A major interstate natural gas pipeline group and gas utility association have called on FERC to conduct regional technical conferences to address coordination issues between the gas and electricity markets, while a group of New York Transmission Owners (NYTO) recommended that independent system operators/regional transmission organizations (ISOs/RTOs) be required to submit compliance filings identifying how they plan to respond to coordination problems.
The Interstate Natural Gas Association of America (INGAA) urged the Federal Energy Regulatory Commission (FERC) to convene a series of "timely and tightly focused regional technical conferences, starting in New England, over the next several months, to identify and address any current and emerging issues regarding how the increased reliance on natural gas for electric power generation may affect the reliability of the electric bulk power grid."
Likewise the American Gas Association, which represents gas utilities, asked the Commission to quickly convene a series of technical conferences at both the regional and national levels to identify general policy goals and address specific regional concerns, as well as expedite the approval of pending pipeline projects to enhance system reliability.
The Commission should lead the initiative, with aid from state regulators, the North American Electric Reliability Corporation, ISOs/RTOs and other planning authorities, INGAA said. The Independent Petroleum Association of America agreed that FERC should be the lead agency on coordinating issues, saying that "while FERC can and should work with the North American Electric Reliability Corporation...only FERC can propose and adopt policy as to how that coordination should be implemented."
The pipeline group further suggested that the Commission appoint a commissioner to lead each regional technical conference, and report the findings (and solutions) back to FERC for the particular region by December [AD 12-12].
The comments were in response to a proposed rule, which the FERC issued in early February, seeking to improve the coordination between the natural gas and electricity industries to avoid a repeat of the severe gas service outage that curtailed energy delivery to thousands of customers in the Southwest last winter.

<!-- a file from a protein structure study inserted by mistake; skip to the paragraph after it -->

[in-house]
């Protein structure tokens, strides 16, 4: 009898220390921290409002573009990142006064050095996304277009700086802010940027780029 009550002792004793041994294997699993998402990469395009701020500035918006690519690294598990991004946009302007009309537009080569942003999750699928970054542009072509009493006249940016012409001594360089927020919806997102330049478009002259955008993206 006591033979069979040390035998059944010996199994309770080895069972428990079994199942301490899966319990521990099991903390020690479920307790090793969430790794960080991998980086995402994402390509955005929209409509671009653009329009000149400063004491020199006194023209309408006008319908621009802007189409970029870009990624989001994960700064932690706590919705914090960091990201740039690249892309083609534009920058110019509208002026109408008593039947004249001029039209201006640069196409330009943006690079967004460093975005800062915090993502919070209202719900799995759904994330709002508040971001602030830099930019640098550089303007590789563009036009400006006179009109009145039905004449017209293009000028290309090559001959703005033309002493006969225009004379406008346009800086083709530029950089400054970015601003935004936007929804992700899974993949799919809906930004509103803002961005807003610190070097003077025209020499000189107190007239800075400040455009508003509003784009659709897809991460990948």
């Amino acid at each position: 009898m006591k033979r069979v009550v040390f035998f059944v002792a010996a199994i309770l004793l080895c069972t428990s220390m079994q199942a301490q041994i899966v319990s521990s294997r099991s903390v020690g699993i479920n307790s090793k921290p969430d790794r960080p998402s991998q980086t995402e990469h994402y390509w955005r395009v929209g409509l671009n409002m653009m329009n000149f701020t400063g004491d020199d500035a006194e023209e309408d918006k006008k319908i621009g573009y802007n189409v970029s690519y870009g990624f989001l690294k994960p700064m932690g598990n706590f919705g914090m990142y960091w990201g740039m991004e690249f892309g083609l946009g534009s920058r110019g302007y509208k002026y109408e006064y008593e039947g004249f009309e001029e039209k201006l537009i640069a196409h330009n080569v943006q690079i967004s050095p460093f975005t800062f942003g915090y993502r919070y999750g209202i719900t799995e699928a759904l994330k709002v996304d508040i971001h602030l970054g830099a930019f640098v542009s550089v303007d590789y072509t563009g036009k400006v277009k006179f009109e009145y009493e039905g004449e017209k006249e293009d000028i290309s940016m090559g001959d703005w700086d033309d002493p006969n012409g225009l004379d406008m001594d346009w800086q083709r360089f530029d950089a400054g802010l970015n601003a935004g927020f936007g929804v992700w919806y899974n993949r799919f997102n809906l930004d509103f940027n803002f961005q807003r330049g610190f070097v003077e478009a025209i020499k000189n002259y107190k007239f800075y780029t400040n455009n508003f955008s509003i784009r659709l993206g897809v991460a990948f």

Consumption of natural gas in the power sector was 7.4 Tcf in 2010, up from 5 Tcf a decade earlier. And the development of shale gas will continue to feed the sector's gas appetite.
"Given the timeline of many coal-fired plant retirements, the time to commence...a focused, dedicated dialogue [between the two markets] is now," INGAA said.
The NYTO said electric and gas scheduling procedures should be coordinated, as much as possible, to reduce the potential for unexpected surges in gas usage by gas-fired generators to affect the reliability of gas transportation. The NYTO members include Long Island Power Authority, Rochester Gas and Electric Corp., New York State Electric & Gas Corp., New York Power Authority and Niagara Mohawk Power Corp.
"ISOs/RTOs should examine whether pipelines would need to offer power generators additional nomination cycles. Alternatively, organized electricity markets could adjust their timelines so that power generators work within pipelines' nominating cycles," the transmission owners said.
Moreover, they called on the two industries to work together to ensure that "discretionary [planned] outages" are properly coordinated so that economic and reliability impacts are minimized, the NYTO noted. And the two should be prepared for the repercussions of unexpected outages.
An example of potential repercussions: "When a generator trips off-line, gas-fired generation serving as operating reserves may be called upon to quickly ramp up output by the electric system operator. This can cause a sudden increase in the demand for gas from the gas transportation provider and potentially affect gas system reliability. Similarly a sudden loss of gas transportation capacity could result in reductions in the gas available for electric generators," NYTO said.
NYTO said the ability of generators to recover any mandatory fuel-related costs, such as firm pipeline capacity costs or dual fuel costs, should be discussed as well. "Where firm gas transportation, dual fuel capability or other specialized pipeline services, such as no-notice service, are necessary to maintain reliability generators should be given reasonable assurance that they will be able to recover the costs of such services."
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